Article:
“He could have opted out of military service because of what he had been through — that would have been permissible — and he didn’t. He wanted to become a U.S. citizen in every way possible,” said Richard Weiss, who helped Rosenberg write his memoir, “Thriver: My Journey Through Holocaust Nightmare to American Dream.”

Before and after his military service, Rosenberg worked for a company that manufactured storm windows and doors. In 1957, the company transferred Rosenberg, who was now married, to St. Louis. He was able to finally receive his high school diploma after completing his only missing class: American history.

In 1966, he started his own window company, Delsan Industries, and remained in the business until he retired in 1995.

Meanwhile, for much of his adult life, he didn’t talk about his experience during the Holocaust. Then a friend who was teaching about that period at Congregation Temple Israel asked him to speak to his class.

“I kept refusing, and then finally gave in and spoke to his class, and that’s when I started speaking. I never refuse an invitation to speak about the Holocaust,” Rosenberg told the Light.

That led to him speaking at the museum and allowed generations of St. Louis students to gain a better understanding of what the Holocaust meant for individuals.

“He spoke to many classes of my 8th graders from Carlinville Middle School; our visit to the museum was a highlight of every year,” a teacher in the Illinois school district posted on the museum Facebook page. “One year Mr. Rosenberg told me that he was ‘retiring’ from speaking, but two years later I was thrilled to arrive and learn that he was our speaker once again. He told me he just couldn’t give it up. I loved his interaction with our students, and the way he would point his finger with emphasis as he told them to stay in school and get the highest education they could.”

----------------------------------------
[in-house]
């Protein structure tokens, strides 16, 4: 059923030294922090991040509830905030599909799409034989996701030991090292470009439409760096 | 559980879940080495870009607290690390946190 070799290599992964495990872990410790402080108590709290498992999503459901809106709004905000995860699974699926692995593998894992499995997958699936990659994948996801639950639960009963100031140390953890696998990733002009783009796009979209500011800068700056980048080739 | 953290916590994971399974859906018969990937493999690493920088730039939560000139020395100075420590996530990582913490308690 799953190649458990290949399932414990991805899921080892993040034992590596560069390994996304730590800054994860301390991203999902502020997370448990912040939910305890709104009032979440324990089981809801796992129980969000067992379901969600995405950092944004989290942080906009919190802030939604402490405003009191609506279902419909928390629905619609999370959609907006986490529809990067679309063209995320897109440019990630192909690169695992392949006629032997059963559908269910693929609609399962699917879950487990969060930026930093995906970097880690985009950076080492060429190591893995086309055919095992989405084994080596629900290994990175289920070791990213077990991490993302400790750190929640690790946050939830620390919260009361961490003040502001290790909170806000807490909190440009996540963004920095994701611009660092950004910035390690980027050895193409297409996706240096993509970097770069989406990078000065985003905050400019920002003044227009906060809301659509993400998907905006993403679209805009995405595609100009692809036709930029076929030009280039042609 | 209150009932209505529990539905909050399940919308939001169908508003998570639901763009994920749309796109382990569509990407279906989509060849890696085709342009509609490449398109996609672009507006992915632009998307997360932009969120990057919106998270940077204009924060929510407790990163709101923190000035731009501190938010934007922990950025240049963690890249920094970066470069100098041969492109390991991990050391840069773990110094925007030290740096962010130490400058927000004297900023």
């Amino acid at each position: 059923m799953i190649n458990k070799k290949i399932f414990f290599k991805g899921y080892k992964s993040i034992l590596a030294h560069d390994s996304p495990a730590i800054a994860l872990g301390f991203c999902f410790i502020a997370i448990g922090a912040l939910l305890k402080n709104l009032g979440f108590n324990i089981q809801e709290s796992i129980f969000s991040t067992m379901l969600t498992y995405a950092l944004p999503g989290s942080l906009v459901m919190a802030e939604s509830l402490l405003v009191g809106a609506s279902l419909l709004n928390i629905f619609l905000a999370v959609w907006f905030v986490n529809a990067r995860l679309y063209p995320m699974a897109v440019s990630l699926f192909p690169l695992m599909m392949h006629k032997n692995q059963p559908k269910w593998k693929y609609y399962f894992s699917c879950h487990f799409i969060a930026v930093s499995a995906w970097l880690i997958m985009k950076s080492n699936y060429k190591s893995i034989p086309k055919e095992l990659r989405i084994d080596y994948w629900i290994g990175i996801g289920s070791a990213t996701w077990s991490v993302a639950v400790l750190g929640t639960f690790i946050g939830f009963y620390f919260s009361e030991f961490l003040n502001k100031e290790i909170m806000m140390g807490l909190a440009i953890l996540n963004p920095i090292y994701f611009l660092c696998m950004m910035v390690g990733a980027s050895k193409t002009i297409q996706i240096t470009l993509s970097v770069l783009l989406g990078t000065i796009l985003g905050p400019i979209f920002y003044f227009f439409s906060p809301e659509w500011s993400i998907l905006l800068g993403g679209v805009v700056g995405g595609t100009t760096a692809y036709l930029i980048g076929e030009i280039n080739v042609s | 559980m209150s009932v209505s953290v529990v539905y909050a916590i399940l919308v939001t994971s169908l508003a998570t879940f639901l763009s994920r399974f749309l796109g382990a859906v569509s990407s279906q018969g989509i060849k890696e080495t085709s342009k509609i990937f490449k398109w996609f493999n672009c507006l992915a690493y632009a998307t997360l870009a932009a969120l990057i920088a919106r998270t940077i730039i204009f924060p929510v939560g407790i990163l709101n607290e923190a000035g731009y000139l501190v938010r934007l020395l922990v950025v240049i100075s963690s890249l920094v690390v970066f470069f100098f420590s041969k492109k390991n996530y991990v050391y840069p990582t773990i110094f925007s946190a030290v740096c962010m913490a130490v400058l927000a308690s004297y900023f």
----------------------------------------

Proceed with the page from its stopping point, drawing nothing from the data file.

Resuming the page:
In spite of the horror of his story, Rosenberg was able to inject humor into his talks, which made them more accessible to students, Reich said.

“If young people didn’t ask questions, he would stop and say, ‘Why aren’t you asking? Are you listening? Ask.’ And he would sort of wait until they would,” Reich said. “His message to students was always, ‘With education, they could accomplish anything. He was an example of someone who came with nothing and built a beautiful life and felt that he always wanted to give back.”

Even during the COVID-19 pandemic and as his health declined, Rosenberg continued to deliver presentations over the Zoom teleconferencing platform with the help of his daughter.

“My heart is broken,” said Irl Solomon, a longtime docent at the museum. “Mendel’s passing is devastating news to the [museum] docents and staff and all who knew and loved him, as well as future visitors who will not get to know him except on video. He showed amazing strength over the past several years.”

Rosenberg is survived by his wife, Sandra (Cohen) Rosenberg; his daughter, Renee Silverstein (Sam); his son, Stuart Rosenberg (Kathi); seven grandchildren and five great-grandchildren.

A funeral is scheduled for 10:30 a.m., Friday, July 30 at Chesed Shel Emeth Cemetery at 650 White Road in Chesterfield.

Memorial contributions can be made to the St. Louis Kaplan Feldman Holocaust Museum, 12 Millstone Campus Drive, St. Louis, Mo., 63146 or to Kol Rinah Congregation, 7701 Maryland Ave., Clayton, Mo., 63105.